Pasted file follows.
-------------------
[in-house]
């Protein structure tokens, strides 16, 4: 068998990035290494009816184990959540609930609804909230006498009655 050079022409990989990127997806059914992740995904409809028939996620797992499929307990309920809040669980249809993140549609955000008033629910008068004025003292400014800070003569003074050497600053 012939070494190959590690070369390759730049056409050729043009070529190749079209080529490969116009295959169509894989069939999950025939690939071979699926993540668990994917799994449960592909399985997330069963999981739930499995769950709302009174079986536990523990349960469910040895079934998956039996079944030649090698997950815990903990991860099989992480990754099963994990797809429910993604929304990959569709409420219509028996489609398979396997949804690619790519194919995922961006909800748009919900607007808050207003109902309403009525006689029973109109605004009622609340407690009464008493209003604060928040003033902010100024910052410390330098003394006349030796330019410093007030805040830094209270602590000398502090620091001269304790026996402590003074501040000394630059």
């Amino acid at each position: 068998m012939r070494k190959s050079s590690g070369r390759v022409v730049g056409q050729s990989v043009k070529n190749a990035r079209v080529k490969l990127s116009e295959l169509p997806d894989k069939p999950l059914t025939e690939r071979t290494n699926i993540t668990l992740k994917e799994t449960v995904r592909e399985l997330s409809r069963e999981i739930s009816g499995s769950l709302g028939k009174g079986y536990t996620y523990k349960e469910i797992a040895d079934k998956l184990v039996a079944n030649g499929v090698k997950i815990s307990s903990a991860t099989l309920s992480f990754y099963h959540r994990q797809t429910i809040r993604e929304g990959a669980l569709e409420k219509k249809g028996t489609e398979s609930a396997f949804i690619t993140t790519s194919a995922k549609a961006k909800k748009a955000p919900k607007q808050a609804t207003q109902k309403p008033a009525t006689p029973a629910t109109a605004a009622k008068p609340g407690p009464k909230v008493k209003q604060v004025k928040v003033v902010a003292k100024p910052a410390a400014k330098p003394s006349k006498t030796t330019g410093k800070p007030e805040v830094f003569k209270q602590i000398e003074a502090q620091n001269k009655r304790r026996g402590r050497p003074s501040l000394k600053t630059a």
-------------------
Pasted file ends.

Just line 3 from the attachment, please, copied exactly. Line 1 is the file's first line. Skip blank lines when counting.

């Amino acid at each position: 068998m012939r070494k190959s050079s590690g070369r390759v022409v730049g056409q050729s990989v043009k070529n190749a990035r079209v080529k490969l990127s116009e295959l169509p997806d894989k069939p999950l059914t025939e690939r071979t290494n699926i993540t668990l992740k994917e799994t449960v995904r592909e399985l997330s409809r069963e999981i739930s009816g499995s769950l709302g028939k009174g079986y536990t996620y523990k349960e469910i797992a040895d079934k998956l184990v039996a079944n030649g499929v090698k997950i815990s307990s903990a991860t099989l309920s992480f990754y099963h959540r994990q797809t429910i809040r993604e929304g990959a669980l569709e409420k219509k249809g028996t489609e398979s609930a396997f949804i690619t993140t790519s194919a995922k549609a961006k909800k748009a955000p919900k607007q808050a609804t207003q109902k309403p008033a009525t006689p029973a629910t109109a605004a009622k008068p609340g407690p009464k909230v008493k209003q604060v004025k928040v003033v902010a003292k100024p910052a410390a400014k330098p003394s006349k006498t030796t330019g410093k800070p007030e805040v830094f003569k209270q602590i000398e003074a502090q620091n001269k009655r304790r026996g402590r050497p003074s501040l000394k600053t630059a």